Ankober was the ancient capital of the Kingdom of Shoa, with Merid Azmatch Amha Iyesus (1745-1775), a ruler descended from the Solomonic dynasty, credited as being the founder. His descendents ruled from Ankober for around a hundred years and a number of Shoan rulers are buried in churches in the area.
During the reign of Emperor Menelik II, Britain, France and Italy established diplomatic missions in Ankober, and the sites of their missions can still be distinguished. Menelik married Itegue Taytu at the Ankober Medhane Alem Church, where the golden wedding cloak is still kept. In 1886 Menelik decided to move the capital to its current location, Addis Ababa.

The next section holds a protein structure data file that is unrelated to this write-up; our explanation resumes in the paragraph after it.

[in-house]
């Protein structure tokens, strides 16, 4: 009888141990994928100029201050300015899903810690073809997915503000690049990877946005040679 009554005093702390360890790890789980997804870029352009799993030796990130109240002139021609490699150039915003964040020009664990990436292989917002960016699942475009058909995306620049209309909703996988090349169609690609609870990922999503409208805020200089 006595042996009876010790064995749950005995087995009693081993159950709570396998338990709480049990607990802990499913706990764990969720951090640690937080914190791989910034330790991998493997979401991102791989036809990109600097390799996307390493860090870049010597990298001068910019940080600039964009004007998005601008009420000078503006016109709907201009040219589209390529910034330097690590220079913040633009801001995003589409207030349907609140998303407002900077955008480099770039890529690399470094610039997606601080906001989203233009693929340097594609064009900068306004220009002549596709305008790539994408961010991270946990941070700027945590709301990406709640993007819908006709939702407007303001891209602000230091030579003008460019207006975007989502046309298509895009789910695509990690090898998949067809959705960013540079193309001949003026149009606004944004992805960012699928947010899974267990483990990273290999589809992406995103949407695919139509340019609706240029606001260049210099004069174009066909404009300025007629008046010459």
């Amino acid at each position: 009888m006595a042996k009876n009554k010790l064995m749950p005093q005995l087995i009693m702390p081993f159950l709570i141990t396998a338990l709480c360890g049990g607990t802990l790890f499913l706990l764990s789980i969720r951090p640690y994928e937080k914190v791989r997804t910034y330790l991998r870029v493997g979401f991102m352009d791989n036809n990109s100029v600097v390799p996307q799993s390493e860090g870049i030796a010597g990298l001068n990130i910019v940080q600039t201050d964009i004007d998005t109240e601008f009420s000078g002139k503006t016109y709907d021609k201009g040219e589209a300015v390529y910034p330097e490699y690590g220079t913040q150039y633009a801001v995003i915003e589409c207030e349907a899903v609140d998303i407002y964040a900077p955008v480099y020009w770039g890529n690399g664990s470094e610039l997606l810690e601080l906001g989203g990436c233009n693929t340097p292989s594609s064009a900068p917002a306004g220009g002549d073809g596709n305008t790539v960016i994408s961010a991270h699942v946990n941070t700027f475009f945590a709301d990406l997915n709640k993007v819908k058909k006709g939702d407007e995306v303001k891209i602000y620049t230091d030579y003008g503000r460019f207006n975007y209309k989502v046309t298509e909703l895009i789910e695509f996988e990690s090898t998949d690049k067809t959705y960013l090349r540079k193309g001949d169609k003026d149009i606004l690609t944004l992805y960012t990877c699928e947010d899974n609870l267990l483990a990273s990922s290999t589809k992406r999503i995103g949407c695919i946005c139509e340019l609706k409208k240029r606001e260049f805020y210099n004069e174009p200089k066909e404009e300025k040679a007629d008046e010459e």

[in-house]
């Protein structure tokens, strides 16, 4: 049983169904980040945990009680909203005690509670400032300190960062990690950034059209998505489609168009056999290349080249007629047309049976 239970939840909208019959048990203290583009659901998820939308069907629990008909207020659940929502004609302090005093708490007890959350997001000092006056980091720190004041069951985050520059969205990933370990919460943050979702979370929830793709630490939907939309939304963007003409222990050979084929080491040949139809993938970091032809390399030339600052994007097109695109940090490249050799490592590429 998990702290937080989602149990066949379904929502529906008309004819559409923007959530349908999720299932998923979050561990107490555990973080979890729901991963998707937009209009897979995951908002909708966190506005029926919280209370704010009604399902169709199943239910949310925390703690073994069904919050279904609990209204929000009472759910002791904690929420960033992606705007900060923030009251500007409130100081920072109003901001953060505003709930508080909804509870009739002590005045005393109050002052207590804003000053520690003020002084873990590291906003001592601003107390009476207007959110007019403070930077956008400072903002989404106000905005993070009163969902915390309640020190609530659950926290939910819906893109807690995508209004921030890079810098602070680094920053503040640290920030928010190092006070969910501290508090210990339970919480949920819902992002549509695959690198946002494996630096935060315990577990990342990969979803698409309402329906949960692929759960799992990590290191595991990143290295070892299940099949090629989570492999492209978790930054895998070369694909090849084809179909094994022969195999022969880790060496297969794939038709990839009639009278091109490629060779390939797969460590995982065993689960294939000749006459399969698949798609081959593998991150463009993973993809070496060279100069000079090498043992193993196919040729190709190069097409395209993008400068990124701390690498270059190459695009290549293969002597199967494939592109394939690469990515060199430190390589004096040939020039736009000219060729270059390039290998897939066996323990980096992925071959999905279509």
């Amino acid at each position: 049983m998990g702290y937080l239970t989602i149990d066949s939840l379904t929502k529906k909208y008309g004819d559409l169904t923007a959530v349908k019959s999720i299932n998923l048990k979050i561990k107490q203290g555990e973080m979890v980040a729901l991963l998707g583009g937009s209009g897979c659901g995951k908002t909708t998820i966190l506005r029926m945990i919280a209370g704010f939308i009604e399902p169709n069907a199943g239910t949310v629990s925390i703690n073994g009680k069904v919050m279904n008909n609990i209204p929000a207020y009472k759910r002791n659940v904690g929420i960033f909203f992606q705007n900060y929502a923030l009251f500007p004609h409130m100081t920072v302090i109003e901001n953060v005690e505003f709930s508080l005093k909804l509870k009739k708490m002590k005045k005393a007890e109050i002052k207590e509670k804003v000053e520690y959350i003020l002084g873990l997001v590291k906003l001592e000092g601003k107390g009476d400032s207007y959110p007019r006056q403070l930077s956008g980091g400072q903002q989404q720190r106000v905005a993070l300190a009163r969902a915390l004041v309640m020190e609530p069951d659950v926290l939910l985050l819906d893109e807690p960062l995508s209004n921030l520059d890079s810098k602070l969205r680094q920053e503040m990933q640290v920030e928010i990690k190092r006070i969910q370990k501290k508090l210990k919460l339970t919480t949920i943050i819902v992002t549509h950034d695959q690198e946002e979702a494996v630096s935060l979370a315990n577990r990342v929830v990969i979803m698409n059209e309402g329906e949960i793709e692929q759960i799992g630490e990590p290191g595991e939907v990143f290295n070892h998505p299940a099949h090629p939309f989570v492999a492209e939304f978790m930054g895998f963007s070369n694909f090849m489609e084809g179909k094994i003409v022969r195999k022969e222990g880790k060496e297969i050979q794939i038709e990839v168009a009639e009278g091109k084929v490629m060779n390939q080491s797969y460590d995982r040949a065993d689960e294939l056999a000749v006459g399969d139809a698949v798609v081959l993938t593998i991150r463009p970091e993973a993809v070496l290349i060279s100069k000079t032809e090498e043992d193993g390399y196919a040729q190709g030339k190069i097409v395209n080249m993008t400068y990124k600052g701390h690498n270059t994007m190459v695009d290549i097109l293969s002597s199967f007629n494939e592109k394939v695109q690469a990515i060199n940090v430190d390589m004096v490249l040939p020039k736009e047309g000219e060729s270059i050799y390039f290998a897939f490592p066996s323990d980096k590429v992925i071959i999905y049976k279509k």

There are many famous Ethiopian Orthodox monasteries and churches in the area surrounding Ankober, including Mantiq a nearby monastery with Judeo-Christian traditions. The nineteenth century Catholic missionary, Aba Massayas, started missionary activities in neighboring Fiqre Gimb, making the area one of the most important historical centers of Catholicism in Ethiopia.
Ankober Palace hill overlooks the spectacular scenery of the Rift Valley, stretching from the Red Sea to the plains of Afar Region.
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